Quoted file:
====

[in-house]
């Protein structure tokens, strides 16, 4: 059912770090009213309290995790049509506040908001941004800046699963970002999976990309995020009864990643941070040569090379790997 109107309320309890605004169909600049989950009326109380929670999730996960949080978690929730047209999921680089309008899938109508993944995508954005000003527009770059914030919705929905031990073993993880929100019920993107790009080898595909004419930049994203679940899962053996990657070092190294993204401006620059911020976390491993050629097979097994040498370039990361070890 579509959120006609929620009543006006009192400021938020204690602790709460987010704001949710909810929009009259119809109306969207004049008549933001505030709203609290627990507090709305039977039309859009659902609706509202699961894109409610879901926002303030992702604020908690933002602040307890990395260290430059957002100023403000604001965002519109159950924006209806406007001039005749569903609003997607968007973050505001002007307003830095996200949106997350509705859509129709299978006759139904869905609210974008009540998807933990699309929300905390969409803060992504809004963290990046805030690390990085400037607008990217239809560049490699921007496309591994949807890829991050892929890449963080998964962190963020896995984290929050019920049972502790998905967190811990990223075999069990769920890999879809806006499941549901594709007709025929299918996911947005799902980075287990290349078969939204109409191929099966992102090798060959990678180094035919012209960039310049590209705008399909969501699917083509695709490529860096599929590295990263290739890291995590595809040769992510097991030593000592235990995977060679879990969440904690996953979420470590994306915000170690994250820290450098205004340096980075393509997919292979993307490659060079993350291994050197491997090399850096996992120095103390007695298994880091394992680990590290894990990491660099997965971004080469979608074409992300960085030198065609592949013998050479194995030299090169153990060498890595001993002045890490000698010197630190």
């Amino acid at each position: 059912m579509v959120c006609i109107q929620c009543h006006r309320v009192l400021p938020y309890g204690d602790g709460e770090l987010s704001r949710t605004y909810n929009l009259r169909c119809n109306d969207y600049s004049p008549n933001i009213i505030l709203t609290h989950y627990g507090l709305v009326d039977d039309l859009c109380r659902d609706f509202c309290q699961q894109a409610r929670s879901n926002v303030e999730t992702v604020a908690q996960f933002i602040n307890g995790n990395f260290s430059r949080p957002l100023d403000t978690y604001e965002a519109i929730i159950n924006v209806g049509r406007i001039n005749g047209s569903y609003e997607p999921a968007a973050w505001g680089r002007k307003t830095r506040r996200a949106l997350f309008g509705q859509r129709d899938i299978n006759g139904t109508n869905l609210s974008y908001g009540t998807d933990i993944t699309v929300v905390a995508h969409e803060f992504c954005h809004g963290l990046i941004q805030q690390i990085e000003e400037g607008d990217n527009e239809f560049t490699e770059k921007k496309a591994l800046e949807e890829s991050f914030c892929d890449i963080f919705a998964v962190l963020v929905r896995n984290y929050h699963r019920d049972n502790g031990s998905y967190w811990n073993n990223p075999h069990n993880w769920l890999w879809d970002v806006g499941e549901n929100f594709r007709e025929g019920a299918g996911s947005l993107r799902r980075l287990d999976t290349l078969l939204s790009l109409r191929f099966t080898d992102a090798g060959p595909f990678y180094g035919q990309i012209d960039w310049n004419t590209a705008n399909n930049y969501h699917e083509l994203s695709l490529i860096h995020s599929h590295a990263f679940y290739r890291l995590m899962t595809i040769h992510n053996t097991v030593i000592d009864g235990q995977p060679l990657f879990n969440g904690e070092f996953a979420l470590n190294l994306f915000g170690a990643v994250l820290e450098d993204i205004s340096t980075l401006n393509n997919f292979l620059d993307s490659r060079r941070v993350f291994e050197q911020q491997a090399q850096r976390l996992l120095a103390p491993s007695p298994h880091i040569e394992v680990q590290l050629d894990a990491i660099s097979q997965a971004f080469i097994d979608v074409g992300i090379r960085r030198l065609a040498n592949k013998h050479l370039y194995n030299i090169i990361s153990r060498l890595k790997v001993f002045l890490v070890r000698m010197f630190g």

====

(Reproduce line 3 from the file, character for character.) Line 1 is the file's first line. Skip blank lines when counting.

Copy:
């Amino acid at each position: 059912m579509v959120c006609i109107q929620c009543h006006r309320v009192l400021p938020y309890g204690d602790g709460e770090l987010s704001r949710t605004y909810n929009l009259r169909c119809n109306d969207y600049s004049p008549n933001i009213i505030l709203t609290h989950y627990g507090l709305v009326d039977d039309l859009c109380r659902d609706f509202c309290q699961q894109a409610r929670s879901n926002v303030e999730t992702v604020a908690q996960f933002i602040n307890g995790n990395f260290s430059r949080p957002l100023d403000t978690y604001e965002a519109i929730i159950n924006v209806g049509r406007i001039n005749g047209s569903y609003e997607p999921a968007a973050w505001g680089r002007k307003t830095r506040r996200a949106l997350f309008g509705q859509r129709d899938i299978n006759g139904t109508n869905l609210s974008y908001g009540t998807d933990i993944t699309v929300v905390a995508h969409e803060f992504c954005h809004g963290l990046i941004q805030q690390i990085e000003e400037g607008d990217n527009e239809f560049t490699e770059k921007k496309a591994l800046e949807e890829s991050f914030c892929d890449i963080f919705a998964v962190l963020v929905r896995n984290y929050h699963r019920d049972n502790g031990s998905y967190w811990n073993n990223p075999h069990n993880w769920l890999w879809d970002v806006g499941e549901n929100f594709r007709e025929g019920a299918g996911s947005l993107r799902r980075l287990d999976t290349l078969l939204s790009l109409r191929f099966t080898d992102a090798g060959p595909f990678y180094g035919q990309i012209d960039w310049n004419t590209a705008n399909n930049y969501h699917e083509l994203s695709l490529i860096h995020s599929h590295a990263f679940y290739r890291l995590m899962t595809i040769h992510n053996t097991v030593i000592d009864g235990q995977p060679l990657f879990n969440g904690e070092f996953a979420l470590n190294l994306f915000g170690a990643v994250l820290e450098d993204i205004s340096t980075l401006n393509n997919f292979l620059d993307s490659r060079r941070v993350f291994e050197q911020q491997a090399q850096r976390l996992l120095a103390p491993s007695p298994h880091i040569e394992v680990q590290l050629d894990a990491i660099s097979q997965a971004f080469i097994d979608v074409g992300i090379r960085r030198l065609a040498n592949k013998h050479l370039y194995n030299i090169i990361s153990r060498l890595k790997v001993f002045l890490v070890r000698m010197f630190g």